"News reports demonstrate that Pope Benedict is ignoring history and the violent cultural and religious oppression of indigenous peoples around the world by European Christians. Speaking to Latin American bishops in Brazil on May 13, the Pope cited the "rich religious traditions" of Indian people but added that their ancestors were "silently longing" for Christ and seeking God "without realizing it." Pope Benedict further demonstrated his misunderstanding of history and the forced conversions of natives in North, Central and South America and of massacres and "just wars" when he suggested that the Church did not impose itself on indigenous peoples and that Christianity had not been detrimental to them and their cultures. "In effect, the proclamation of Jesus and of His Gospel did not at any point involve an alienation of the pre-Columbus cultures, nor was it the imposition of a foreign culture." Benedict also added that a return to indigenous religions "would be a step back."
In sharp contrast to Benedict's comments, Pope John Paul noted in 1992 the mistakes that were made in the conversion of the native peoples of the Americas. Moreover, President Bush, while speaking on Sunday at the 400th commemoration of the Jamestown settlement, lamented the negative effects that European colonization had on the Indian tribes in Virginia. President Bush apparently would not agree with Pope Benedict's comments that native cultures were not injured by European colonization and evangelism because Bush stated: "The expansion of Jamestown came at a terrible cost to the native tribes of the region, who lost their lands and their way of life."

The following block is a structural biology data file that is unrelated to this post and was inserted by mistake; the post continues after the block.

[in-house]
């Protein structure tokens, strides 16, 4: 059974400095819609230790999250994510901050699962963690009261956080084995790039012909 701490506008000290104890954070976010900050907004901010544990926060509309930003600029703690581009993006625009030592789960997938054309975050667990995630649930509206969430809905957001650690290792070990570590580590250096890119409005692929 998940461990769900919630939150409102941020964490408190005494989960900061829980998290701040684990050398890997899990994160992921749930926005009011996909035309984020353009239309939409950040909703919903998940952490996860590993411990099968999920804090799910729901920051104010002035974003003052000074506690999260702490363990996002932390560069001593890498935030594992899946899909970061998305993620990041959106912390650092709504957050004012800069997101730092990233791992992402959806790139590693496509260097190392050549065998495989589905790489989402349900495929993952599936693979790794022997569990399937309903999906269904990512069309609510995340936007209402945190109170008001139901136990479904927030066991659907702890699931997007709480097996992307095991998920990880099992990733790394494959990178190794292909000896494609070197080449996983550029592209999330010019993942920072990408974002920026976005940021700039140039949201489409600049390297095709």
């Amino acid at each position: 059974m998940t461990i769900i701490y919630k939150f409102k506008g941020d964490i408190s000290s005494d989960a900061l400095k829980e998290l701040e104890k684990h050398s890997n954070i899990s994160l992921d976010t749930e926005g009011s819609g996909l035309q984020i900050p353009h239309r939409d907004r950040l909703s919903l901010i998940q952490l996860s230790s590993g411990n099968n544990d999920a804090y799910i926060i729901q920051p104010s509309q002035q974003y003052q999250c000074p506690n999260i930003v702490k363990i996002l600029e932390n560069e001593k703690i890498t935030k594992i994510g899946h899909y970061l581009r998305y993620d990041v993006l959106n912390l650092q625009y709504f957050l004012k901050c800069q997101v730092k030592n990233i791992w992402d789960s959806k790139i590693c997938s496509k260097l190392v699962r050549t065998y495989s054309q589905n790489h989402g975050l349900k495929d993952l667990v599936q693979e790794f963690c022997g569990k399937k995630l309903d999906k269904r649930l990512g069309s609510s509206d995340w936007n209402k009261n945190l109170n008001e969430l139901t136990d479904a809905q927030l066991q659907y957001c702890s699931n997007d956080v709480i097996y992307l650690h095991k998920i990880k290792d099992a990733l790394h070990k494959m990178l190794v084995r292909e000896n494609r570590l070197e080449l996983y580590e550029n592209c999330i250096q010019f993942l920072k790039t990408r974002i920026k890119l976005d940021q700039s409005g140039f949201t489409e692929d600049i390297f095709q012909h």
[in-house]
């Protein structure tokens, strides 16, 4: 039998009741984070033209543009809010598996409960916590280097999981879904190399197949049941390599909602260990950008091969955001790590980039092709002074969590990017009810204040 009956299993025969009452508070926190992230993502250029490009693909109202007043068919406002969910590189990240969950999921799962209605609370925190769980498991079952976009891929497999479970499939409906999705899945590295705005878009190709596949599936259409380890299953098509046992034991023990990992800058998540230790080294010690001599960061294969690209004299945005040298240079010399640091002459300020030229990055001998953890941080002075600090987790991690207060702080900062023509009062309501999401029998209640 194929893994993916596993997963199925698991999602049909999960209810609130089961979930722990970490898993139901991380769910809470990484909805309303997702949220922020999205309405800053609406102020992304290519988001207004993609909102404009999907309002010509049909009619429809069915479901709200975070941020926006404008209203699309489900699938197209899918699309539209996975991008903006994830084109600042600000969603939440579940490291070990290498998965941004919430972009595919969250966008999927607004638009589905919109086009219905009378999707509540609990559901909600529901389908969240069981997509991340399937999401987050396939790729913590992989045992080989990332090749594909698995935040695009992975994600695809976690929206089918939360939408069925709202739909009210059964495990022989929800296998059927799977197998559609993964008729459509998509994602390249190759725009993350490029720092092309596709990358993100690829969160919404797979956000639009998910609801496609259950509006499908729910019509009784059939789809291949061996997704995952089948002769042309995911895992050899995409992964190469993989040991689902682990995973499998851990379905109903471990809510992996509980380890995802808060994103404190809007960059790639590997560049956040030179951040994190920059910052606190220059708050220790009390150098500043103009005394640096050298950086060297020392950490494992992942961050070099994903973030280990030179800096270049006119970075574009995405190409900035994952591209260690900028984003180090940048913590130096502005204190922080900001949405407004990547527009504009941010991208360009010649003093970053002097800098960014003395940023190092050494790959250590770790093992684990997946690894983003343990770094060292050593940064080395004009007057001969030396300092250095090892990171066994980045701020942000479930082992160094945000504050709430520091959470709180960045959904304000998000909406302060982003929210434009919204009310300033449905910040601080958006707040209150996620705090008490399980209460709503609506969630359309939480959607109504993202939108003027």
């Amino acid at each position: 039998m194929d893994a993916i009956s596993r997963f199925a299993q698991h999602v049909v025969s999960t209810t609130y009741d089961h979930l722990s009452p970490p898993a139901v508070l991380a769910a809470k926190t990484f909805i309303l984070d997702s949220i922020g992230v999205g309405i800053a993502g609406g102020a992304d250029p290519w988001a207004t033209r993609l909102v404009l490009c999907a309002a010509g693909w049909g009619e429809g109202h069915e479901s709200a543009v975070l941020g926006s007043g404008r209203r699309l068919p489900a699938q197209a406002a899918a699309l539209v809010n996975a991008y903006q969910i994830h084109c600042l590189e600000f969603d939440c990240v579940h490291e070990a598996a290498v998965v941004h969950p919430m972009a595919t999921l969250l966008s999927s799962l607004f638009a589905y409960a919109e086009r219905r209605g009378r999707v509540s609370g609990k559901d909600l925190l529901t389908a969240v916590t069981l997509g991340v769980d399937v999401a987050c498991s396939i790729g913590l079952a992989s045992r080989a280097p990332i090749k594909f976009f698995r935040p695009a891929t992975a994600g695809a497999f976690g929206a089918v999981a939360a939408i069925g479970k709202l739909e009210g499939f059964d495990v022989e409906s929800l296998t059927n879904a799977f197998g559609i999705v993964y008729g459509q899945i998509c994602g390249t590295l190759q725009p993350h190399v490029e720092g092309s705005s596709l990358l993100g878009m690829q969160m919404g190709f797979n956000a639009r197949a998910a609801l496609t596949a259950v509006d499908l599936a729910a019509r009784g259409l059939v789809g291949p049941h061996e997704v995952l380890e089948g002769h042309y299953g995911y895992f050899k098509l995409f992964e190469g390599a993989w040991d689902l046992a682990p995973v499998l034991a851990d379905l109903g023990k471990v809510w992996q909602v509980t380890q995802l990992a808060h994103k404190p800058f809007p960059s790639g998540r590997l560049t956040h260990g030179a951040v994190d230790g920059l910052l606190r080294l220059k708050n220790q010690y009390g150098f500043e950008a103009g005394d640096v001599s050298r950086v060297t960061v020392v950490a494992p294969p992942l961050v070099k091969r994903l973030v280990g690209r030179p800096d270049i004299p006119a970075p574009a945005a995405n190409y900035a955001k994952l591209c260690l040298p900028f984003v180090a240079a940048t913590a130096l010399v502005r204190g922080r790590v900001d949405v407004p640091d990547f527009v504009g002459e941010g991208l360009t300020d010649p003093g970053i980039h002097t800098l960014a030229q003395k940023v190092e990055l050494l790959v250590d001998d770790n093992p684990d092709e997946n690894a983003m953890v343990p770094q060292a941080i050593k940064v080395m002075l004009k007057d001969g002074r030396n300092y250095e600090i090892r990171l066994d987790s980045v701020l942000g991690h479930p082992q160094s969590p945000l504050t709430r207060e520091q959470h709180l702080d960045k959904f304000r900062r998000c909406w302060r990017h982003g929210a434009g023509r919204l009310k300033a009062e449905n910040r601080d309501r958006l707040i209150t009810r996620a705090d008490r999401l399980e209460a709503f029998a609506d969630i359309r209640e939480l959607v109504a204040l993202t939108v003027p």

Not surprisingly, Pope Benedict's comments angered Indian leaders in Brazil. This is understandable, especially in light of the fact that several Indian groups had written the Pope just last week asking for his help in defending their lands and cultures. Jecinaldo Satere Mawe, a spokesman for Coiab, an Indian rights group in Brazil, called the Pope's comments "arrogant and disrespectful." A spokesman for the Makuxi Tribe, Dionito Jose de Souza, said the Pope was trying to erase the "dirty work" of colonization. Another Indian leader, Sandro Tuxa, called the remarks "offensive, and frankly, frightening.""
Get the Story:
Robert J. Miller: Pope Benedict: Ignoring Cultural and Religious Oppression in the New World
(History News Network 5/20)
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